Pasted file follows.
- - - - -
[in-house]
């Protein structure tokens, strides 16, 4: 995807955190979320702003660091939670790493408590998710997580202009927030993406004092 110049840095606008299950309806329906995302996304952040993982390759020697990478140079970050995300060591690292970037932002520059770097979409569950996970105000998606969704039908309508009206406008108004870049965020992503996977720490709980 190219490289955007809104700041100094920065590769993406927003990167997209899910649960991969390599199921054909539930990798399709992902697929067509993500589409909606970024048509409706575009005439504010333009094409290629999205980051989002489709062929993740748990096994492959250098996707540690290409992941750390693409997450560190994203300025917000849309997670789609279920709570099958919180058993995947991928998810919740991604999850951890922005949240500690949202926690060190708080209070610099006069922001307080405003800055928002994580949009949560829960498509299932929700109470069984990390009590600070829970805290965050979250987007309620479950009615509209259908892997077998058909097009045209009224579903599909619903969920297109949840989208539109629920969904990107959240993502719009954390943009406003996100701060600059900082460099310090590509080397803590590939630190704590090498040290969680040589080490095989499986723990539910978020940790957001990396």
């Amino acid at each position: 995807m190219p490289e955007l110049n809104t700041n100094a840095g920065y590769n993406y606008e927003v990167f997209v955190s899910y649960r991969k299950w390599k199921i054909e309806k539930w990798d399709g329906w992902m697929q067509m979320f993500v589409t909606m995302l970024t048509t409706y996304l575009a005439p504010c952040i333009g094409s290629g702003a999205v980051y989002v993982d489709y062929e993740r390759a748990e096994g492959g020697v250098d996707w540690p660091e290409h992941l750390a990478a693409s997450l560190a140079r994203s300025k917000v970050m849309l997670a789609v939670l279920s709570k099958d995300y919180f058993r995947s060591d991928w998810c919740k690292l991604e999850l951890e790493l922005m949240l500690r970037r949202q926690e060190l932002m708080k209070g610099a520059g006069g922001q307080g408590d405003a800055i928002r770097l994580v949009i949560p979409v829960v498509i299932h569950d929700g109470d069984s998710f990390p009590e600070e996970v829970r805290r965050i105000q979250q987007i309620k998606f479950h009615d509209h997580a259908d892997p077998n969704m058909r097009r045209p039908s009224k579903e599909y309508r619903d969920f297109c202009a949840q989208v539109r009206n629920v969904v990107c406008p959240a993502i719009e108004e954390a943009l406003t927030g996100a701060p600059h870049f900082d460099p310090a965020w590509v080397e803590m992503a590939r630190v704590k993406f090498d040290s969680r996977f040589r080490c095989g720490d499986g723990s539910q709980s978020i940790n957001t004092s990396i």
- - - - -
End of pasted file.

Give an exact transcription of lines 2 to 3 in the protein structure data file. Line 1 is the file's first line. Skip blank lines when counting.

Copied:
């Protein structure tokens, strides 16, 4: 995807955190979320702003660091939670790493408590998710997580202009927030993406004092 110049840095606008299950309806329906995302996304952040993982390759020697990478140079970050995300060591690292970037932002520059770097979409569950996970105000998606969704039908309508009206406008108004870049965020992503996977720490709980 190219490289955007809104700041100094920065590769993406927003990167997209899910649960991969390599199921054909539930990798399709992902697929067509993500589409909606970024048509409706575009005439504010333009094409290629999205980051989002489709062929993740748990096994492959250098996707540690290409992941750390693409997450560190994203300025917000849309997670789609279920709570099958919180058993995947991928998810919740991604999850951890922005949240500690949202926690060190708080209070610099006069922001307080405003800055928002994580949009949560829960498509299932929700109470069984990390009590600070829970805290965050979250987007309620479950009615509209259908892997077998058909097009045209009224579903599909619903969920297109949840989208539109629920969904990107959240993502719009954390943009406003996100701060600059900082460099310090590509080397803590590939630190704590090498040290969680040589080490095989499986723990539910978020940790957001990396």
């Amino acid at each position: 995807m190219p490289e955007l110049n809104t700041n100094a840095g920065y590769n993406y606008e927003v990167f997209v955190s899910y649960r991969k299950w390599k199921i054909e309806k539930w990798d399709g329906w992902m697929q067509m979320f993500v589409t909606m995302l970024t048509t409706y996304l575009a005439p504010c952040i333009g094409s290629g702003a999205v980051y989002v993982d489709y062929e993740r390759a748990e096994g492959g020697v250098d996707w540690p660091e290409h992941l750390a990478a693409s997450l560190a140079r994203s300025k917000v970050m849309l997670a789609v939670l279920s709570k099958d995300y919180f058993r995947s060591d991928w998810c919740k690292l991604e999850l951890e790493l922005m949240l500690r970037r949202q926690e060190l932002m708080k209070g610099a520059g006069g922001q307080g408590d405003a800055i928002r770097l994580v949009i949560p979409v829960v498509i299932h569950d929700g109470d069984s998710f990390p009590e600070e996970v829970r805290r965050i105000q979250q987007i309620k998606f479950h009615d509209h997580a259908d892997p077998n969704m058909r097009r045209p039908s009224k579903e599909y309508r619903d969920f297109c202009a949840q989208v539109r009206n629920v969904v990107c406008p959240a993502i719009e108004e954390a943009l406003t927030g996100a701060p600059h870049f900082d460099p310090a965020w590509v080397e803590m992503a590939r630190v704590k993406f090498d040290s969680r996977f040589r080490c095989g720490d499986g723990s539910q709980s978020i940790n957001t004092s990396i």